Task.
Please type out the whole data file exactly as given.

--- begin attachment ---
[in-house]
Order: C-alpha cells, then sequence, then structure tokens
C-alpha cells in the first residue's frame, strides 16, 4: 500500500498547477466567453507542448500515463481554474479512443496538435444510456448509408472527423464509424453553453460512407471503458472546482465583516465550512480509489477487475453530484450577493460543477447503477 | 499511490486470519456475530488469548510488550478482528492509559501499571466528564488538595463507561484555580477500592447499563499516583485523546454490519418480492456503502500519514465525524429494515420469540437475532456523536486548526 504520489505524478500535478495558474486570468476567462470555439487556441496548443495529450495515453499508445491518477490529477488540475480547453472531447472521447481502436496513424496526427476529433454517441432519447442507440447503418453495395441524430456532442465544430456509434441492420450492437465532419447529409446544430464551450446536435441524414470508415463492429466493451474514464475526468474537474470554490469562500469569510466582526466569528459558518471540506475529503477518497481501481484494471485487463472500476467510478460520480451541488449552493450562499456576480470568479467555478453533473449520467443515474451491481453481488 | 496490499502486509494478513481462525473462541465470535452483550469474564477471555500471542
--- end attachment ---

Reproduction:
[in-house]
Order: C-alpha cells, then sequence, then structure tokens
C-alpha cells in the first residue's frame, strides 16, 4: 500500500498547477466567453507542448500515463481554474479512443496538435444510456448509408472527423464509424453553453460512407471503458472546482465583516465550512480509489477487475453530484450577493460543477447503477 | 499511490486470519456475530488469548510488550478482528492509559501499571466528564488538595463507561484555580477500592447499563499516583485523546454490519418480492456503502500519514465525524429494515420469540437475532456523536486548526 504520489505524478500535478495558474486570468476567462470555439487556441496548443495529450495515453499508445491518477490529477488540475480547453472531447472521447481502436496513424496526427476529433454517441432519447442507440447503418453495395441524430456532442465544430456509434441492420450492437465532419447529409446544430464551450446536435441524414470508415463492429466493451474514464475526468474537474470554490469562500469569510466582526466569528459558518471540506475529503477518497481501481484494471485487463472500476467510478460520480451541488449552493450562499456576480470568479467555478453533473449520467443515474451491481453481488 | 496490499502486509494478513481462525473462541465470535452483550469474564477471555500471542